Dr Ceri Hammond MRSC
Winner: 2021 Harrison-Meldola Memorial Prize
Imperial College London
For the development of traditional and sustainable catalytic processes using heterogeneous catalysts.
Celebrate Dr Ceri Hammond
Transitioning to a sustainable society means we have to replace non-renewable and polluting resources with cleaner, renewable alternatives. In the chemistry world, this means substituting fossil resources for renewable things such as agricultural waste or recycling surplus CO2 from the atmosphere.
However, to replace fossil resources, we need to develop ways to rearrange the chemical bonds in these renewable alternatives into the structures and forms we need in society. This is the general focus of Dr Hammond's research. In particular, the group is focused on developing catalysts; compounds that speed up chemical reactions, but which are not used up during the process. By developing new kinds of catalysts, the group is able to do new types of chemistry so that important industrial products can be made from renewable waste materials instead of non-renewable fossil resources.Read winner biography
Dr Ceri Hammond is a Royal Society University Research Fellow, based at the Department of Chemical Engineering at Imperial College London (ICL). He studied for his undergraduate degree at the School of Chemistry at Cardiff University, and did doctoral research at the Cardiff Catalysis Institute under Professor Graham J Hutchings FRS. He subsequently spent periods at the Department of Chemical and Bio-Engineering at ETH Zürich (2011–2014, with Professor Ive Hermans), and later at the Department of Chemistry, Stanford University (2014–2015, with Professor Edward I Solomon). Ceri then established his independent lab in 2015 following the award of a Royal Society University Research Fellowship. He moved to Imperial College London in December 2019, after spending the first years of his URF at the Cardiff Catalysis Institute.
Ceri leads a multidisciplinary team at ICL that currently consists of two PDRAs, six PhDs and several UG students. His lab has a broad range of interests at the interface of chemistry and chemical engineering, and specialises in several aspects of catalysis and sustainable chemical technology.
What motivates you?
I have two main motivations. Firstly, I am very practical, and I enjoy the challenge of making and doing things. Secondly, I like to understand how and why molecules behave as they do, especially in the real reaction environment. I feel very privileged that I work in an environment and in a field that gives me the opportunity to combine both of these passions.
What advice would you give to a young person considering a career in chemistry?
Chemistry is a very diverse and wide-ranging topic, which gives opportunities to work in a huge number of specialist fields and work environments. In this sense, I think it is an excellent topic to study, as it caters for so many interests, and gives flexibility to change field or environment if/when interests change with time. As such, my advice to a young person would be to try as many opportunities as possible – every short-term project or extra module you explore will broaden your horizons, and increase your chances of finding the precise field of chemistry that’s right for you.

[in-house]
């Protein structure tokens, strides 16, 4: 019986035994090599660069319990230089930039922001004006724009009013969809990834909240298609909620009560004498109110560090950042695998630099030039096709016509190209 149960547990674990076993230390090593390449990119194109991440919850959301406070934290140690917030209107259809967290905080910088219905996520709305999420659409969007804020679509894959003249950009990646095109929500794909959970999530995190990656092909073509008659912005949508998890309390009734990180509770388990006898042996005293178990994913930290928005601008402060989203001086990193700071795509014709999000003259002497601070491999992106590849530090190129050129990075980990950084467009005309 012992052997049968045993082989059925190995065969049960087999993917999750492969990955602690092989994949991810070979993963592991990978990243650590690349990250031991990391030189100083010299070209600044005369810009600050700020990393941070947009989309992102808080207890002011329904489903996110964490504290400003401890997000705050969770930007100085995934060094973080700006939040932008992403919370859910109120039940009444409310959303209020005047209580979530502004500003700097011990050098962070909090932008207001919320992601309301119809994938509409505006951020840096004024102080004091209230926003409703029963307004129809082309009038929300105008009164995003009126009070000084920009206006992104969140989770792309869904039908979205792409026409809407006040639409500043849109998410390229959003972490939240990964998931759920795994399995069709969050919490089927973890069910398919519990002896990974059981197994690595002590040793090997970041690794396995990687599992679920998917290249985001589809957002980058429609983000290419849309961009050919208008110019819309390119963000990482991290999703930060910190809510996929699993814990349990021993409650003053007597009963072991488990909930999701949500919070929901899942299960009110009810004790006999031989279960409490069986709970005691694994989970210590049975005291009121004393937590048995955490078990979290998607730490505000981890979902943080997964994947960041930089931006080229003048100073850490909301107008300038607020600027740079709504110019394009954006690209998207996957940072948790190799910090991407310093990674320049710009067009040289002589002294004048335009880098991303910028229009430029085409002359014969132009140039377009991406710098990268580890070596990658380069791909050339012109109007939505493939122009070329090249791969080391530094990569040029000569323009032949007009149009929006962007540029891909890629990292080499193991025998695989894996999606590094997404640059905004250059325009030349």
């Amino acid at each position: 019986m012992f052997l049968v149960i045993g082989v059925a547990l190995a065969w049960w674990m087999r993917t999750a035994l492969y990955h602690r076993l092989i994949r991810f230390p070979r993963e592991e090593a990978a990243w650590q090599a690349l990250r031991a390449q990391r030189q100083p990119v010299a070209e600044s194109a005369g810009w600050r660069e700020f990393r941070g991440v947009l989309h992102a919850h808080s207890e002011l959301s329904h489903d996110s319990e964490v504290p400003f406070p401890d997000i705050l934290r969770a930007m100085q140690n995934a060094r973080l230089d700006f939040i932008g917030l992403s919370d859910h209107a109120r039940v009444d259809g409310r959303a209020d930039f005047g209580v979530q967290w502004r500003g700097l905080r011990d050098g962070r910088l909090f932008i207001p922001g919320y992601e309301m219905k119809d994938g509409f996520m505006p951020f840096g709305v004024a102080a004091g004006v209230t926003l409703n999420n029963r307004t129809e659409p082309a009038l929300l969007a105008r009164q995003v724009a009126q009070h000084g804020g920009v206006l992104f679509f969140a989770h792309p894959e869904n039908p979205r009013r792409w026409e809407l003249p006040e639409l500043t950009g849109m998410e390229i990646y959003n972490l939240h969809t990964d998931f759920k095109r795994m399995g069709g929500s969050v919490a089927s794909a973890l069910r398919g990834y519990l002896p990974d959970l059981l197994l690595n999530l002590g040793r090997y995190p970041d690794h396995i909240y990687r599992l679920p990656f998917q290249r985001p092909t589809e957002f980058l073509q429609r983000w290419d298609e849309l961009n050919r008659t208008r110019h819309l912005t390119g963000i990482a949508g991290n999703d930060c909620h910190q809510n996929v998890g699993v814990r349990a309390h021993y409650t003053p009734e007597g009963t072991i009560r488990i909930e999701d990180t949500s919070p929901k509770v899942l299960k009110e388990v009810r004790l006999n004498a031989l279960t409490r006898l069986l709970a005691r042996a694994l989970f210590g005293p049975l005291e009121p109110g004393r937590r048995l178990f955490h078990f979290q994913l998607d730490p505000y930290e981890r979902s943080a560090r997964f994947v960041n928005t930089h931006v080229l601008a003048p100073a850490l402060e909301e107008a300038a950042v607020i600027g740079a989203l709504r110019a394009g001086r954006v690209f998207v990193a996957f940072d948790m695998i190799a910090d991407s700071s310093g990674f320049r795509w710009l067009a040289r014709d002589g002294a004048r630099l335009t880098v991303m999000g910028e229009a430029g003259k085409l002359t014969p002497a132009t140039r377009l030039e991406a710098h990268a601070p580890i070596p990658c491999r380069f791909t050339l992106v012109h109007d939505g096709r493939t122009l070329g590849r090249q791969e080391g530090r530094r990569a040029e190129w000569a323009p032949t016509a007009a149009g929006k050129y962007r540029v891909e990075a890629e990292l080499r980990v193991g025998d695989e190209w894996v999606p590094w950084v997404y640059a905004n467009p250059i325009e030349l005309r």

What has been a highlight for you (either personally or in your career)?
Undoubtedly the opportunities I have had to live and work in some amazing places around the world, which has benefited my professional development and my personal life in so many ways.
What has been a challenge for you (either personally or in your career)?
Along with many other early career researchers, I have found the lack of long-term stability over the early years of my career to be very challenging, since working on short-term contracts makes it very difficult to plan and execute challenging scientific research. In this regard, I am so grateful to the Royal Society for their support through the URF scheme, and the Department of Chemical Engineering at Imperial College London for my proleptic appointment at the college. This longer-term support has really transformed how I can approach my research ambitions.
What does good research culture look like/mean to you?
In my opinion, a good research environment is that which is driven by the desire to answer good scientific questions, and to solve important technical challenges. Good research culture is trying to solve such challenges without putting these goals above the well-being of researchers.
Why do you think teamwork is important in science?
I think the very best work is produced when a diverse team with different areas of expertise works together with a common goal, since the mutual exchange of ideas and the added creativity promotes progress exponentially. It’s also fun to work with different people and to continue to learn new things!